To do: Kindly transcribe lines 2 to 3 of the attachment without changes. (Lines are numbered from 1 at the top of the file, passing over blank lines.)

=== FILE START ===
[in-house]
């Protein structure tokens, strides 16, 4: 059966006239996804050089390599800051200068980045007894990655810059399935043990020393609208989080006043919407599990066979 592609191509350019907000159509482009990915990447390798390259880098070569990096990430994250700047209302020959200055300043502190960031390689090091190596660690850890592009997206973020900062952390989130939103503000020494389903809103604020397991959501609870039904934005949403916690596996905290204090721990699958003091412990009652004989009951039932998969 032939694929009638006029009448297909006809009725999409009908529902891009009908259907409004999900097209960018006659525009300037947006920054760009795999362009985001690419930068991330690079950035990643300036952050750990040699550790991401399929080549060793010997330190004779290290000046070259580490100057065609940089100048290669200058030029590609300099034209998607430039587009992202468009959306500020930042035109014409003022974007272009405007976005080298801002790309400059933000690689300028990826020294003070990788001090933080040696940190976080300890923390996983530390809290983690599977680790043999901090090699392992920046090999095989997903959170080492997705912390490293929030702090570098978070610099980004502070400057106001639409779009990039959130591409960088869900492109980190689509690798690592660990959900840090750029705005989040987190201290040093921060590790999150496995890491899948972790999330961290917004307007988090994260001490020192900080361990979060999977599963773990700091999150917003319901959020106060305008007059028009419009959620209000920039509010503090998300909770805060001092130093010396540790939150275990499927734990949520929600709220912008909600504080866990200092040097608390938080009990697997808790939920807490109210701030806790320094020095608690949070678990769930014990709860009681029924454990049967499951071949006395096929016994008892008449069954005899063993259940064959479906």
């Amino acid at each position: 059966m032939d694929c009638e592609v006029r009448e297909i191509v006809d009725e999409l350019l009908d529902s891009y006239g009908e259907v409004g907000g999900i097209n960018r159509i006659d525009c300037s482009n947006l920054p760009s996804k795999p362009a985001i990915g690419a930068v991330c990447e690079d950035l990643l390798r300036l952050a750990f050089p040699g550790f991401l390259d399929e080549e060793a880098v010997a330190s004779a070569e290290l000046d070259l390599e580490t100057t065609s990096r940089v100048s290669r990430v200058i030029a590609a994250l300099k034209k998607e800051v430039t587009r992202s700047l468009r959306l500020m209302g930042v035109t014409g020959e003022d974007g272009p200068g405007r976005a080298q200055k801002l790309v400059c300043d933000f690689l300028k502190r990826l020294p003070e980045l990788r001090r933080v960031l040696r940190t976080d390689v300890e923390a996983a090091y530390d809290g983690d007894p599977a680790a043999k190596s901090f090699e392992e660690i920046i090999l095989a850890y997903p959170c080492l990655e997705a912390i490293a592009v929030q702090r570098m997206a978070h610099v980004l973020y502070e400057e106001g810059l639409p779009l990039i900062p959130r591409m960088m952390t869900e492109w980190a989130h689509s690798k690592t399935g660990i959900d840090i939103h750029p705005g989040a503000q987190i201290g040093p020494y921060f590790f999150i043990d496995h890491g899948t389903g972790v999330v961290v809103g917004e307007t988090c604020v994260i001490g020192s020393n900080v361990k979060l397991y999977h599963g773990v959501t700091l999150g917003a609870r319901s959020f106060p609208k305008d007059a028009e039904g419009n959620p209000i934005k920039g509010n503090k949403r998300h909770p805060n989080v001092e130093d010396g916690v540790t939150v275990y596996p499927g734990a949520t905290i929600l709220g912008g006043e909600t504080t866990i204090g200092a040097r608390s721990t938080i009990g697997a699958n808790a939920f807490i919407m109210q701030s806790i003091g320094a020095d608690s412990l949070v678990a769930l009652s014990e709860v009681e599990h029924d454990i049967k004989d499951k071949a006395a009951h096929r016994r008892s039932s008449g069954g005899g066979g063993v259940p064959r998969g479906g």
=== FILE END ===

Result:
């Protein structure tokens, strides 16, 4: 059966006239996804050089390599800051200068980045007894990655810059399935043990020393609208989080006043919407599990066979 592609191509350019907000159509482009990915990447390798390259880098070569990096990430994250700047209302020959200055300043502190960031390689090091190596660690850890592009997206973020900062952390989130939103503000020494389903809103604020397991959501609870039904934005949403916690596996905290204090721990699958003091412990009652004989009951039932998969 032939694929009638006029009448297909006809009725999409009908529902891009009908259907409004999900097209960018006659525009300037947006920054760009795999362009985001690419930068991330690079950035990643300036952050750990040699550790991401399929080549060793010997330190004779290290000046070259580490100057065609940089100048290669200058030029590609300099034209998607430039587009992202468009959306500020930042035109014409003022974007272009405007976005080298801002790309400059933000690689300028990826020294003070990788001090933080040696940190976080300890923390996983530390809290983690599977680790043999901090090699392992920046090999095989997903959170080492997705912390490293929030702090570098978070610099980004502070400057106001639409779009990039959130591409960088869900492109980190689509690798690592660990959900840090750029705005989040987190201290040093921060590790999150496995890491899948972790999330961290917004307007988090994260001490020192900080361990979060999977599963773990700091999150917003319901959020106060305008007059028009419009959620209000920039509010503090998300909770805060001092130093010396540790939150275990499927734990949520929600709220912008909600504080866990200092040097608390938080009990697997808790939920807490109210701030806790320094020095608690949070678990769930014990709860009681029924454990049967499951071949006395096929016994008892008449069954005899063993259940064959479906």
């Amino acid at each position: 059966m032939d694929c009638e592609v006029r009448e297909i191509v006809d009725e999409l350019l009908d529902s891009y006239g009908e259907v409004g907000g999900i097209n960018r159509i006659d525009c300037s482009n947006l920054p760009s996804k795999p362009a985001i990915g690419a930068v991330c990447e690079d950035l990643l390798r300036l952050a750990f050089p040699g550790f991401l390259d399929e080549e060793a880098v010997a330190s004779a070569e290290l000046d070259l390599e580490t100057t065609s990096r940089v100048s290669r990430v200058i030029a590609a994250l300099k034209k998607e800051v430039t587009r992202s700047l468009r959306l500020m209302g930042v035109t014409g020959e003022d974007g272009p200068g405007r976005a080298q200055k801002l790309v400059c300043d933000f690689l300028k502190r990826l020294p003070e980045l990788r001090r933080v960031l040696r940190t976080d390689v300890e923390a996983a090091y530390d809290g983690d007894p599977a680790a043999k190596s901090f090699e392992e660690i920046i090999l095989a850890y997903p959170c080492l990655e997705a912390i490293a592009v929030q702090r570098m997206a978070h610099v980004l973020y502070e400057e106001g810059l639409p779009l990039i900062p959130r591409m960088m952390t869900e492109w980190a989130h689509s690798k690592t399935g660990i959900d840090i939103h750029p705005g989040a503000q987190i201290g040093p020494y921060f590790f999150i043990d496995h890491g899948t389903g972790v999330v961290v809103g917004e307007t988090c604020v994260i001490g020192s020393n900080v361990k979060l397991y999977h599963g773990v959501t700091l999150g917003a609870r319901s959020f106060p609208k305008d007059a028009e039904g419009n959620p209000i934005k920039g509010n503090k949403r998300h909770p805060n989080v001092e130093d010396g916690v540790t939150v275990y596996p499927g734990a949520t905290i929600l709220g912008g006043e909600t504080t866990i204090g200092a040097r608390s721990t938080i009990g697997a699958n808790a939920f807490i919407m109210q701030s806790i003091g320094a020095d608690s412990l949070v678990a769930l009652s014990e709860v009681e599990h029924d454990i049967k004989d499951k071949a006395a009951h096929r016994r008892s039932s008449g069954g005899g066979g063993v259940p064959r998969g479906g």